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Seeing Guillermo del Toro presents above the title to THE ORPHANAGE ($28) is a key reason that this reviewer was drawn into seeing this particular movie. For my money, it is the best cinematic ghost story I’ve seen since del Toro’s own THE DEVIL'S BACKBONE. Watching THE ORPHANAGE I was reminded of other movie ghost stories I have seen over the years, but it certainly doesn’t try to mimic anything else. THE ORPHANAGE is the kind of movie POLTERGEIST could have been if it had settled for the subtlety of 1963’s THE HAUNTING, instead of being a fun house thrill ride.

The premise follows a woman named Laura (Belén Rueda), who spent a portion of her childhood in the orphanage of the film’s title, before she was adopted. As an adult, Laura is married to a doctor named Carlos (Fernando Cayo) and the couple has an adopted son named Simón (Roger Príncep). Laura and Carlos want to give something back to the world and purchase the abandoned orphanage, with the intention of turning it into a home for special needs children. Alone moist of the time, Simón naturally makes some imaginary friends, which his parents believe will disappear as soon as some real children arrive at the orphanage. However, there are some unsettling occurrences involving Simón’s imaginary friends, which culminate the boy’s disappearance on the very day the orphanage is reopened. Laura and Carlos are devastated by the Simón’s disappearance, especially Laura, who is unable to let go of the missing boy. Months pass and Laura remains hopeful of discovering Simón’s whereabouts, turning to the paranormal and a medium named Aurora (Geraldine Chaplin), who may be able to contact the ghosts that Laura has since discovered to be her son’s imaginary friends.

New Line Home Entertainment has made THE ORPHANAGE available on DVD in a 2.35:1 widescreen presentation that has been enhanced for playback on 16:9 displays. This is another terrific standard definition presentation from New Line. The image is generally sharp and well defined. Sure, there are the occasional shots that come off as slightly soft, but there really isn’t anything worth complaining about. Colors are rendered at a pretty natural level of saturation and flesh tones are accurate. Blacks are deep, whites are crisp and the picture boasts good contrast and shadow detail. The film elements appear clean and film grain is pretty minimal. Digital compression artifacts are always well concealed.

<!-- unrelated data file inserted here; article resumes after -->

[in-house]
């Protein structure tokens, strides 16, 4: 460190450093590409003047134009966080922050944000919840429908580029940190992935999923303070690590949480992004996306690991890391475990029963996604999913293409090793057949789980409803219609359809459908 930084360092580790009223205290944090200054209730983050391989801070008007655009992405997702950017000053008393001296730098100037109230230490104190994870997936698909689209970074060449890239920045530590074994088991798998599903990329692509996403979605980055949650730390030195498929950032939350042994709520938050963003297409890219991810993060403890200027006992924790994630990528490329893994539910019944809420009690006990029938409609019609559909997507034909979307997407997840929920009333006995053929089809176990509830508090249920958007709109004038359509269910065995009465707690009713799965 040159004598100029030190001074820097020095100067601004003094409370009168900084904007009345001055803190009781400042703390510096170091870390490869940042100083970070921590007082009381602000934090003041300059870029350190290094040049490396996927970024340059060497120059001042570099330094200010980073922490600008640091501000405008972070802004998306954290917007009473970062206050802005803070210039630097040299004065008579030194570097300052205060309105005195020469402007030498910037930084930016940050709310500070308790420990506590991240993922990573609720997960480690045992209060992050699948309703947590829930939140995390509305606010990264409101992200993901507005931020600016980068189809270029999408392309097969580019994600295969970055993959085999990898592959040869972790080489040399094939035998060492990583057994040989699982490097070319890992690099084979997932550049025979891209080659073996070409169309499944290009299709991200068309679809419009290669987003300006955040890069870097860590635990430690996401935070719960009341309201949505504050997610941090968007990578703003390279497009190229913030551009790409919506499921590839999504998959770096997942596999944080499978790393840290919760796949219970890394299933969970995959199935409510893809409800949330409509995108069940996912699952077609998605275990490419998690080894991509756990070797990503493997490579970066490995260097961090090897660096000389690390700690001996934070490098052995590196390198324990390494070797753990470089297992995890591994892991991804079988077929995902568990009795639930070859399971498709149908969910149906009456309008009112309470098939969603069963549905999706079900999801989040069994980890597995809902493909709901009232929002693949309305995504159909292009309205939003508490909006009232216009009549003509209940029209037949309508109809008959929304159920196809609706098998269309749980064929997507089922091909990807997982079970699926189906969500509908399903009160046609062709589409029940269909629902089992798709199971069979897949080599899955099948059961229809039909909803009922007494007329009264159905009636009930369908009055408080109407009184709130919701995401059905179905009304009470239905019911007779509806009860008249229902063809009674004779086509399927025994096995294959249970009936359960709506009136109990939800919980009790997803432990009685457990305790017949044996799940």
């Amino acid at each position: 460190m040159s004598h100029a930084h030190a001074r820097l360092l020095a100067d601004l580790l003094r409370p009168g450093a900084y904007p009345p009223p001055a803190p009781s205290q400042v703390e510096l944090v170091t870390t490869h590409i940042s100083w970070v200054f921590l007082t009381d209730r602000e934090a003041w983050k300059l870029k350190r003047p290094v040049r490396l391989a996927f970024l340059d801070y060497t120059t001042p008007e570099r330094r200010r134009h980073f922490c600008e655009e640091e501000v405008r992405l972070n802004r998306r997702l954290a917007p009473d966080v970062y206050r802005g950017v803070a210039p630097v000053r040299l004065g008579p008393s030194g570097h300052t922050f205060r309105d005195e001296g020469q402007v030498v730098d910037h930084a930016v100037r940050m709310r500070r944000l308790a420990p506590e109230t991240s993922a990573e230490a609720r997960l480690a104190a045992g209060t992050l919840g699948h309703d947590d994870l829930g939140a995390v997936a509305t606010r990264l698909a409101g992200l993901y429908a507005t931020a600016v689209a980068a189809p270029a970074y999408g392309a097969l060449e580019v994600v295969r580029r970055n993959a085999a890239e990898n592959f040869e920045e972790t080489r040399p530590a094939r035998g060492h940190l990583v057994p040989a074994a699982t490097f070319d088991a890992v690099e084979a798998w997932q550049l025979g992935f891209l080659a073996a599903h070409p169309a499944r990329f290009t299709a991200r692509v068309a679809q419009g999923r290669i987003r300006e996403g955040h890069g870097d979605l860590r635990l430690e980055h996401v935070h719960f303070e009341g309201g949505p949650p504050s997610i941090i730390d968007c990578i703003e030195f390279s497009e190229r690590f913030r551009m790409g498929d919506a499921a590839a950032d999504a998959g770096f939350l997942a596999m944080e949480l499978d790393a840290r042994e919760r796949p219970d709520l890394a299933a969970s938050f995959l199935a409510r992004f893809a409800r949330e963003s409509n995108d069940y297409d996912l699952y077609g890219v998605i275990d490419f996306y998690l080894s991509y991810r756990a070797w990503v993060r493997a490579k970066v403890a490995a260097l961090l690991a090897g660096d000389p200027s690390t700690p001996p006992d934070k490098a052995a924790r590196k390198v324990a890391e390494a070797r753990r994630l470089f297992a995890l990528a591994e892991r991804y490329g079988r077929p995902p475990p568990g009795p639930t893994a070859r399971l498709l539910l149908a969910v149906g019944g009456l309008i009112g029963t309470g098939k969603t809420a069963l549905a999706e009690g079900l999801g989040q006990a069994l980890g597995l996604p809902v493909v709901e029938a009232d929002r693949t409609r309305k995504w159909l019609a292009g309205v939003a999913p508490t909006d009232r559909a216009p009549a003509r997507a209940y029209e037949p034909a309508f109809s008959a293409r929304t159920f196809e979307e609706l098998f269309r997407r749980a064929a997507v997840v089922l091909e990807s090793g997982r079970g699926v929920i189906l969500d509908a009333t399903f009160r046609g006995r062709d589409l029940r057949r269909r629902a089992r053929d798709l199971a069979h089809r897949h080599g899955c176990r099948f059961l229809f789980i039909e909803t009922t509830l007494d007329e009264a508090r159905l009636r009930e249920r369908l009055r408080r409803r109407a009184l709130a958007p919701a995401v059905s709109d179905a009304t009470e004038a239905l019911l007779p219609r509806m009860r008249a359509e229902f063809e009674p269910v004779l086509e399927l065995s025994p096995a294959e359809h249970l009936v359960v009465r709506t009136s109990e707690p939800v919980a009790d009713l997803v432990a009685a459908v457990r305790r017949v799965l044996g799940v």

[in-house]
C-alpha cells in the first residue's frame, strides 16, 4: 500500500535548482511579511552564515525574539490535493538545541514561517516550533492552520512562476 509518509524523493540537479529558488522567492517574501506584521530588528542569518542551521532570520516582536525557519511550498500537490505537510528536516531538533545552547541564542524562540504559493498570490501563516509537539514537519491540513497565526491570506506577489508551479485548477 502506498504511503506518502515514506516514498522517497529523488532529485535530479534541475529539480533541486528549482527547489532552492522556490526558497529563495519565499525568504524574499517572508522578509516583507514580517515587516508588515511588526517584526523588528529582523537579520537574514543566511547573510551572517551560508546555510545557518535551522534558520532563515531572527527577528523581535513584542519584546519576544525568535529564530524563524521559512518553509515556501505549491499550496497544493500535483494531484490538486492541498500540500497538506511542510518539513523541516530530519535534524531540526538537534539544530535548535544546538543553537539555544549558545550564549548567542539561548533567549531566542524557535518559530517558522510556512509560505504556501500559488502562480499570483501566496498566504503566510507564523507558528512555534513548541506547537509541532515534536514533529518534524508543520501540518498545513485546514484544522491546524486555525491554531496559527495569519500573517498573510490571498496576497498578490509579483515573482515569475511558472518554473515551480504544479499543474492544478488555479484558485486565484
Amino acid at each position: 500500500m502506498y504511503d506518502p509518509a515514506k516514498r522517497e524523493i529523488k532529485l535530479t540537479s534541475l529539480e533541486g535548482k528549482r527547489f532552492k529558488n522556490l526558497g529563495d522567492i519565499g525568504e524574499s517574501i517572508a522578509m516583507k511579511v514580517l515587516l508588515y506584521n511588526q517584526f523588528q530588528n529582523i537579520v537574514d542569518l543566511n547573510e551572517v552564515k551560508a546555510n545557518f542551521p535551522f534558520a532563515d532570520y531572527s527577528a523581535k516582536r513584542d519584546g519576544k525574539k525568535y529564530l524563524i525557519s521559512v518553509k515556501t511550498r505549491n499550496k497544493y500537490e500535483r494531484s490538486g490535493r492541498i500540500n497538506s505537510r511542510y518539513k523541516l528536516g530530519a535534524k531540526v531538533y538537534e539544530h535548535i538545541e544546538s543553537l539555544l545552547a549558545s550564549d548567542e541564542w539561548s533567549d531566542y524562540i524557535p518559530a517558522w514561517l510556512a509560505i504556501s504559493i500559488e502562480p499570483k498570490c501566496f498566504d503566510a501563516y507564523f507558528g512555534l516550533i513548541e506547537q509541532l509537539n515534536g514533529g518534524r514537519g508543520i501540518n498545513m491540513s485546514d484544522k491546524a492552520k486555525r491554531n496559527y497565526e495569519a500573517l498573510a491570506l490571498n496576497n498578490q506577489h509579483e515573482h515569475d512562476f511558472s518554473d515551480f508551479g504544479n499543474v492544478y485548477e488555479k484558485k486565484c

THE ORPHANAGE comes with 5.1/6.1 channel soundtracks in the varieties of Dolby Digital and DTS. Both tracks are excellent and provide an unhealthy dose of creepy atmospheric effects to drive up the film’s tension level. Fidelity is first rate, with the sound effects coming across in an exceedingly convincing manner, plus the film’s music having a rich, full-bodied sound. The Spanish language dialogue always sounds quite natural. The bass channel packs a punch. English and Spanish subtitles are present on the disc.

Full motion video, animation and sound serve to enhance the DVD's interactive menus. Through the menus, one has access to standard scene selection and set up features, as well as a nice complement of supplements. When Laura Grew Up: Constructing The Orphanage spends seventeen minutes providing one with a good overview of the production. Tomas Secret Room: The Filmmakers is a ten-minute look at the production team. Horror In The Unknown: Make-Up Effects is a self-explanatory nine minutes. Rehearsal Studio: Cast Auditions and Table Read is three minutes of rehearsals. A Still Gallery, Marketing Campaign (with artwork & trailers), plus Bonus Trailers close out the supplements.

THE ORPHANAGE is one of the best ghost stories I’ve seen in quite a while. Recommended.



The Orphanage (2008)



DVD reviews are Copyright © 2008 THE CINEMA LASER and may not be copied or reprinted without the written consent of the publisher.
THE CINEMA LASER is written, edited and published by Derek M. Germano.



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